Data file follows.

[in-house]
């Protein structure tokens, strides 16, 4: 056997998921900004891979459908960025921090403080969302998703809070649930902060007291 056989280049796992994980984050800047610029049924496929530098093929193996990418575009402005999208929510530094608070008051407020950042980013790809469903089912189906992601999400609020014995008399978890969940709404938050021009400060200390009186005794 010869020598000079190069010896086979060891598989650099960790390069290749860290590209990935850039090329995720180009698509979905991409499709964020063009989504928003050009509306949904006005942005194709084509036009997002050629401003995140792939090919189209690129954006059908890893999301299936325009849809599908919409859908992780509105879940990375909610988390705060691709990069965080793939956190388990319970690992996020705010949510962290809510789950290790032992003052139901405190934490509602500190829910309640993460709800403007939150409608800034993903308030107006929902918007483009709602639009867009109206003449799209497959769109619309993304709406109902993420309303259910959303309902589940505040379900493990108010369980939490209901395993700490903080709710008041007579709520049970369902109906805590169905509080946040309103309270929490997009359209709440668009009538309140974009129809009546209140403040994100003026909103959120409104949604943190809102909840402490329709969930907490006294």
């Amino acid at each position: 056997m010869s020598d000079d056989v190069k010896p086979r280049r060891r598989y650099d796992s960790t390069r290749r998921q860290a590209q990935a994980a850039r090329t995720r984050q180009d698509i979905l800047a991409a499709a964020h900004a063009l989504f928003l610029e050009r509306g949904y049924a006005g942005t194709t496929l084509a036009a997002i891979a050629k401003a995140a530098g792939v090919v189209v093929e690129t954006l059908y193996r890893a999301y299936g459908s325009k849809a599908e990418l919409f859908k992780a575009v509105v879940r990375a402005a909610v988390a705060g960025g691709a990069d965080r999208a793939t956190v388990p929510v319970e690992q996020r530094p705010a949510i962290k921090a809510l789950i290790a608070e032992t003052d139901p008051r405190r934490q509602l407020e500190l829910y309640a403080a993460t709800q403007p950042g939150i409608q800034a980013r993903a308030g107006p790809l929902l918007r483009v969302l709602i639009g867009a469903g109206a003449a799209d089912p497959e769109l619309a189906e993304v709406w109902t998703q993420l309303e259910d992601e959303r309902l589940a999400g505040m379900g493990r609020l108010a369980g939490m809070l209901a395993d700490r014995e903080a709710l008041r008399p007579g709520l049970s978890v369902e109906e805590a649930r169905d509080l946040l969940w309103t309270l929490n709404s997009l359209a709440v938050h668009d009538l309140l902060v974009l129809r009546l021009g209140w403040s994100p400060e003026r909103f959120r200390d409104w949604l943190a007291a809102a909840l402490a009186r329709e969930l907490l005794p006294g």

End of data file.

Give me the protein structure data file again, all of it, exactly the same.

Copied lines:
[in-house]
């Protein structure tokens, strides 16, 4: 056997998921900004891979459908960025921090403080969302998703809070649930902060007291 056989280049796992994980984050800047610029049924496929530098093929193996990418575009402005999208929510530094608070008051407020950042980013790809469903089912189906992601999400609020014995008399978890969940709404938050021009400060200390009186005794 010869020598000079190069010896086979060891598989650099960790390069290749860290590209990935850039090329995720180009698509979905991409499709964020063009989504928003050009509306949904006005942005194709084509036009997002050629401003995140792939090919189209690129954006059908890893999301299936325009849809599908919409859908992780509105879940990375909610988390705060691709990069965080793939956190388990319970690992996020705010949510962290809510789950290790032992003052139901405190934490509602500190829910309640993460709800403007939150409608800034993903308030107006929902918007483009709602639009867009109206003449799209497959769109619309993304709406109902993420309303259910959303309902589940505040379900493990108010369980939490209901395993700490903080709710008041007579709520049970369902109906805590169905509080946040309103309270929490997009359209709440668009009538309140974009129809009546209140403040994100003026909103959120409104949604943190809102909840402490329709969930907490006294």
């Amino acid at each position: 056997m010869s020598d000079d056989v190069k010896p086979r280049r060891r598989y650099d796992s960790t390069r290749r998921q860290a590209q990935a994980a850039r090329t995720r984050q180009d698509i979905l800047a991409a499709a964020h900004a063009l989504f928003l610029e050009r509306g949904y049924a006005g942005t194709t496929l084509a036009a997002i891979a050629k401003a995140a530098g792939v090919v189209v093929e690129t954006l059908y193996r890893a999301y299936g459908s325009k849809a599908e990418l919409f859908k992780a575009v509105v879940r990375a402005a909610v988390a705060g960025g691709a990069d965080r999208a793939t956190v388990p929510v319970e690992q996020r530094p705010a949510i962290k921090a809510l789950i290790a608070e032992t003052d139901p008051r405190r934490q509602l407020e500190l829910y309640a403080a993460t709800q403007p950042g939150i409608q800034a980013r993903a308030g107006p790809l929902l918007r483009v969302l709602i639009g867009a469903g109206a003449a799209d089912p497959e769109l619309a189906e993304v709406w109902t998703q993420l309303e259910d992601e959303r309902l589940a999400g505040m379900g493990r609020l108010a369980g939490m809070l209901a395993d700490r014995e903080a709710l008041r008399p007579g709520l049970s978890v369902e109906e805590a649930r169905d509080l946040l969940w309103t309270l929490n709404s997009l359209a709440v938050h668009d009538l309140l902060v974009l129809r009546l021009g209140w403040s994100p400060e003026r909103f959120r200390d409104w949604l943190a007291a809102a909840l402490a009186r329709e969930l907490l005794p006294g």